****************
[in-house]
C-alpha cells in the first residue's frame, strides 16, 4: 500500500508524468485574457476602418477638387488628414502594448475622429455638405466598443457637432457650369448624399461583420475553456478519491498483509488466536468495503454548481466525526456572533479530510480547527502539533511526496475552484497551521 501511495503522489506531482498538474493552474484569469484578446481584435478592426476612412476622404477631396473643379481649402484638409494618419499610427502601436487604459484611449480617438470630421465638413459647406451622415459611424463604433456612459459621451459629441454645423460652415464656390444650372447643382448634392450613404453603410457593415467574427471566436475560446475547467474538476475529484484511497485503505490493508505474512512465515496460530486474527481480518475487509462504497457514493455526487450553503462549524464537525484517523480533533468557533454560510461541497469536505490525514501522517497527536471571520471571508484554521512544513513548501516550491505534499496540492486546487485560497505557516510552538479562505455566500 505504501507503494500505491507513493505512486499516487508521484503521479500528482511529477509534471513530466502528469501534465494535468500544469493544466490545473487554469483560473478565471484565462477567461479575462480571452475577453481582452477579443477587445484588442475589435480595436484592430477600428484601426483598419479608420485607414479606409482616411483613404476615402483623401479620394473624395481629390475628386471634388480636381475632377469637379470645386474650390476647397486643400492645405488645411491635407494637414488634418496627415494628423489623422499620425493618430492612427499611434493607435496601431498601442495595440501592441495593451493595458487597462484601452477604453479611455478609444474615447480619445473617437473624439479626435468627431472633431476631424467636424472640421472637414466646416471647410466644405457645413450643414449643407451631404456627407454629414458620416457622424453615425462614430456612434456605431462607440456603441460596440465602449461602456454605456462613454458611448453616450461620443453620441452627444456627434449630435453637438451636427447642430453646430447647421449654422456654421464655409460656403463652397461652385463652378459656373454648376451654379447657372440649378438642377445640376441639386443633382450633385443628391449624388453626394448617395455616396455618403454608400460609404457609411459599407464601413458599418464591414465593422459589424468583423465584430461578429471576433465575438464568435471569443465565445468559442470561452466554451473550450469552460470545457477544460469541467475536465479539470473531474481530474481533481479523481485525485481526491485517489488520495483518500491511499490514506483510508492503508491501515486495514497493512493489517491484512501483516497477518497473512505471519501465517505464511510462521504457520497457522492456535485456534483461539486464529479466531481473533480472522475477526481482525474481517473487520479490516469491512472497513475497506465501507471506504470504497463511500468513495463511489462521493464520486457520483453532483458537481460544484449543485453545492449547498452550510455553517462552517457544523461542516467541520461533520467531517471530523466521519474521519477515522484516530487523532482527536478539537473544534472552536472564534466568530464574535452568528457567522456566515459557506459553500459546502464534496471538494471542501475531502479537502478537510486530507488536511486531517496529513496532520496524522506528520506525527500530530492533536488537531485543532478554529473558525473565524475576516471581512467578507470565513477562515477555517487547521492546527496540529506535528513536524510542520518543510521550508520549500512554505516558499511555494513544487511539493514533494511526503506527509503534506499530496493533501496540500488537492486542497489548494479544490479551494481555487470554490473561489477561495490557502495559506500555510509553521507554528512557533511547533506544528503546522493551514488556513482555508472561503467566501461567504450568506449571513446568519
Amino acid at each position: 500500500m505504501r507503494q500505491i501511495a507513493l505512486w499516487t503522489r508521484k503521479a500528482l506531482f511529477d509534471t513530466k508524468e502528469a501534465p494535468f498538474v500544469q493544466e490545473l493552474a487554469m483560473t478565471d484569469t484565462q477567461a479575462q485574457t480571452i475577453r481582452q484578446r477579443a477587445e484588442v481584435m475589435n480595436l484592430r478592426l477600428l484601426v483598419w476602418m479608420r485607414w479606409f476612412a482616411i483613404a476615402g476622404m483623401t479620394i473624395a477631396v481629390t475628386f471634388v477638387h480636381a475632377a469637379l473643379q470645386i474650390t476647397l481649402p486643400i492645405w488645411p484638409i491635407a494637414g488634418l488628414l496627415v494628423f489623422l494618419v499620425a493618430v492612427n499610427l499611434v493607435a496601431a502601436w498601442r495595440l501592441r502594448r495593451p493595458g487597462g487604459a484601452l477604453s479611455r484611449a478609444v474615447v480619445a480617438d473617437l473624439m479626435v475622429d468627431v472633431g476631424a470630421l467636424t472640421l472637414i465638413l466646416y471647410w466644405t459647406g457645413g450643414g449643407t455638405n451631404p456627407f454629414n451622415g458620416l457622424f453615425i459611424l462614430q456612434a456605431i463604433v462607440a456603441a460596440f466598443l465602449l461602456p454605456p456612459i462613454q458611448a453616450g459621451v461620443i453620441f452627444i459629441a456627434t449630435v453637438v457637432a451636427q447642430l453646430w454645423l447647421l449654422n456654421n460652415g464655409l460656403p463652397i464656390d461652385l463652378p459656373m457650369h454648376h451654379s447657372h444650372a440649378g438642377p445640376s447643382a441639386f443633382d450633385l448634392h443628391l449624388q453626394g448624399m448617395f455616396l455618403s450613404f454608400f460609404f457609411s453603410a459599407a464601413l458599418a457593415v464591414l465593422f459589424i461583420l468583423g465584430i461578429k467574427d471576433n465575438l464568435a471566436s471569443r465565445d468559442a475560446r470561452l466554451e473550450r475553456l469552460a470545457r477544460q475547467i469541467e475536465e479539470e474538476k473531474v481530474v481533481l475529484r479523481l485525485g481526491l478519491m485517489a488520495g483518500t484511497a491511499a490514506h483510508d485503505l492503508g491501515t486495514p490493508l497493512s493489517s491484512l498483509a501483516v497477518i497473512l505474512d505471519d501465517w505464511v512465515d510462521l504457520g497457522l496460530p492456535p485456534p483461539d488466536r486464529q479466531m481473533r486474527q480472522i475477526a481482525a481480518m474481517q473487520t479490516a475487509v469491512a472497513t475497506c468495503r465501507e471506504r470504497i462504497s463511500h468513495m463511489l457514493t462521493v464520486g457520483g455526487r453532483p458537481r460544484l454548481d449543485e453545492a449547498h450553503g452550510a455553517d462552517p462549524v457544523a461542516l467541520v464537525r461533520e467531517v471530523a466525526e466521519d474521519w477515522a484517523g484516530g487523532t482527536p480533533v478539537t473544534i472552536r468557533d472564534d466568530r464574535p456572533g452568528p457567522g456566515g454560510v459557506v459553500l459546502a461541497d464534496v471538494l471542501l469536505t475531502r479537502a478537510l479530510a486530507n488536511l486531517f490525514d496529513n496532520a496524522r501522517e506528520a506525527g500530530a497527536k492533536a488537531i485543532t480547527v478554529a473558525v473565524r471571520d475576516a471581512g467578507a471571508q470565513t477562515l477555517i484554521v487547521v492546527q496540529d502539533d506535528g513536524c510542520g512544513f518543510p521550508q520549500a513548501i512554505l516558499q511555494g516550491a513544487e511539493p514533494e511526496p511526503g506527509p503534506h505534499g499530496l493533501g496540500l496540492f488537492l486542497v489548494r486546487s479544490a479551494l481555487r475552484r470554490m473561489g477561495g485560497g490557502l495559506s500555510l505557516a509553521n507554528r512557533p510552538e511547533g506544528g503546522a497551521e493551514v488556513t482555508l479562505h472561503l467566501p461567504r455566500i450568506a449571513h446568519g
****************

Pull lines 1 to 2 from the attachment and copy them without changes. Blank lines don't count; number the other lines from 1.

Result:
[in-house]
C-alpha cells in the first residue's frame, strides 16, 4: 500500500508524468485574457476602418477638387488628414502594448475622429455638405466598443457637432457650369448624399461583420475553456478519491498483509488466536468495503454548481466525526456572533479530510480547527502539533511526496475552484497551521 501511495503522489506531482498538474493552474484569469484578446481584435478592426476612412476622404477631396473643379481649402484638409494618419499610427502601436487604459484611449480617438470630421465638413459647406451622415459611424463604433456612459459621451459629441454645423460652415464656390444650372447643382448634392450613404453603410457593415467574427471566436475560446475547467474538476475529484484511497485503505490493508505474512512465515496460530486474527481480518475487509462504497457514493455526487450553503462549524464537525484517523480533533468557533454560510461541497469536505490525514501522517497527536471571520471571508484554521512544513513548501516550491505534499496540492486546487485560497505557516510552538479562505455566500 505504501507503494500505491507513493505512486499516487508521484503521479500528482511529477509534471513530466502528469501534465494535468500544469493544466490545473487554469483560473478565471484565462477567461479575462480571452475577453481582452477579443477587445484588442475589435480595436484592430477600428484601426483598419479608420485607414479606409482616411483613404476615402483623401479620394473624395481629390475628386471634388480636381475632377469637379470645386474650390476647397486643400492645405488645411491635407494637414488634418496627415494628423489623422499620425493618430492612427499611434493607435496601431498601442495595440501592441495593451493595458487597462484601452477604453479611455478609444474615447480619445473617437473624439479626435468627431472633431476631424467636424472640421472637414466646416471647410466644405457645413450643414449643407451631404456627407454629414458620416457622424453615425462614430456612434456605431462607440456603441460596440465602449461602456454605456462613454458611448453616450461620443453620441452627444456627434449630435453637438451636427447642430453646430447647421449654422456654421464655409460656403463652397461652385463652378459656373454648376451654379447657372440649378438642377445640376441639386443633382450633385443628391449624388453626394448617395455616396455618403454608400460609404457609411459599407464601413458599418464591414465593422459589424468583423465584430461578429471576433465575438464568435471569443465565445468559442470561452466554451473550450469552460470545457477544460469541467475536465479539470473531474481530474481533481479523481485525485481526491485517489488520495483518500491511499490514506483510508492503508491501515486495514497493512493489517491484512501483516497477518497473512505471519501465517505464511510462521504457520497457522492456535485456534483461539486464529479466531481473533480472522475477526481482525474481517473487520479490516469491512472497513475497506465501507471506504470504497463511500468513495463511489462521493464520486457520483453532483458537481460544484449543485453545492449547498452550510455553517462552517457544523461542516467541520461533520467531517471530523466521519474521519477515522484516530487523532482527536478539537473544534472552536472564534466568530464574535452568528457567522456566515459557506459553500459546502464534496471538494471542501475531502479537502478537510486530507488536511486531517496529513496532520496524522506528520506525527500530530492533536488537531485543532478554529473558525473565524475576516471581512467578507470565513477562515477555517487547521492546527496540529506535528513536524510542520518543510521550508520549500512554505516558499511555494513544487511539493514533494511526503506527509503534506499530496493533501496540500488537492486542497489548494479544490479551494481555487470554490473561489477561495490557502495559506500555510509553521507554528512557533511547533506544528503546522493551514488556513482555508472561503467566501461567504450568506449571513446568519